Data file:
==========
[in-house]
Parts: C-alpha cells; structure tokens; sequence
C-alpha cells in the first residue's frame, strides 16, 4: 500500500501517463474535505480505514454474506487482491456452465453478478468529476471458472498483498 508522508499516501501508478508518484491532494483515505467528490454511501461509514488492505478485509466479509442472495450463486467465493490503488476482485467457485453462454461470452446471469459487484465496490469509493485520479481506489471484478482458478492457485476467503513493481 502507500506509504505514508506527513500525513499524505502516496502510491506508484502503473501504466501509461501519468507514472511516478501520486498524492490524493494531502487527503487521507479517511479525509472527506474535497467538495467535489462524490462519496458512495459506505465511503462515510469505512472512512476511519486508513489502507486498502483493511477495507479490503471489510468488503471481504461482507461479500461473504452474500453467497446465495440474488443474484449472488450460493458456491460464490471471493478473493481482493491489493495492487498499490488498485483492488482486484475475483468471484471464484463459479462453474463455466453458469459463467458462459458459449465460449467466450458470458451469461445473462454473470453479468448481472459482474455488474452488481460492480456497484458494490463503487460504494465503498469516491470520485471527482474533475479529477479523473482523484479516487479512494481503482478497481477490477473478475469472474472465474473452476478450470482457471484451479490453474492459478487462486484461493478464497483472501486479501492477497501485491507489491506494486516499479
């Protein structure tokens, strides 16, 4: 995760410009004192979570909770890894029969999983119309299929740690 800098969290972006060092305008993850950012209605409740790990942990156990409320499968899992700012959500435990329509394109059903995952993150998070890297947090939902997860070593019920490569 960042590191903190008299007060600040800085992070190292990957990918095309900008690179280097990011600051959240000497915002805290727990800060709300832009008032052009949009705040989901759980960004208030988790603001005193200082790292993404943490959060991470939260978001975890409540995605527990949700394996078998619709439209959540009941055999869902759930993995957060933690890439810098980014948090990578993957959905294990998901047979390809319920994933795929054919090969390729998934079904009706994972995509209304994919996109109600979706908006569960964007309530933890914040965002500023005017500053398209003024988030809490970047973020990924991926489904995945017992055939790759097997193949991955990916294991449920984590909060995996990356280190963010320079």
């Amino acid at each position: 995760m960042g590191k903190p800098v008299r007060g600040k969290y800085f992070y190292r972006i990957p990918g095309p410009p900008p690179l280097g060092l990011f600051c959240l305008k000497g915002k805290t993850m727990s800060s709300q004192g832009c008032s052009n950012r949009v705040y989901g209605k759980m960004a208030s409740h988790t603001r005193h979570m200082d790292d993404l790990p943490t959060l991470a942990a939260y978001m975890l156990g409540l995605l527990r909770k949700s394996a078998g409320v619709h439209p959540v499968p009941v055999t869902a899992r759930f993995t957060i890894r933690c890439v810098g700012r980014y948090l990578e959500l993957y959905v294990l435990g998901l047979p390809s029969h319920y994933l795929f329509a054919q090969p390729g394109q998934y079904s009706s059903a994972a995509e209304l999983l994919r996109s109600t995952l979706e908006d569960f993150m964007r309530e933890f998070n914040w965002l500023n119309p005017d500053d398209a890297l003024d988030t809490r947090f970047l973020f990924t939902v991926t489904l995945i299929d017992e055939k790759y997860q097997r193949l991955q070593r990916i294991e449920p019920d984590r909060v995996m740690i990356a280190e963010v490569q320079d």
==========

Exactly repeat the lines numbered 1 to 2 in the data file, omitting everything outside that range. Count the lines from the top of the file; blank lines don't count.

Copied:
[in-house]
Parts: C-alpha cells; structure tokens; sequence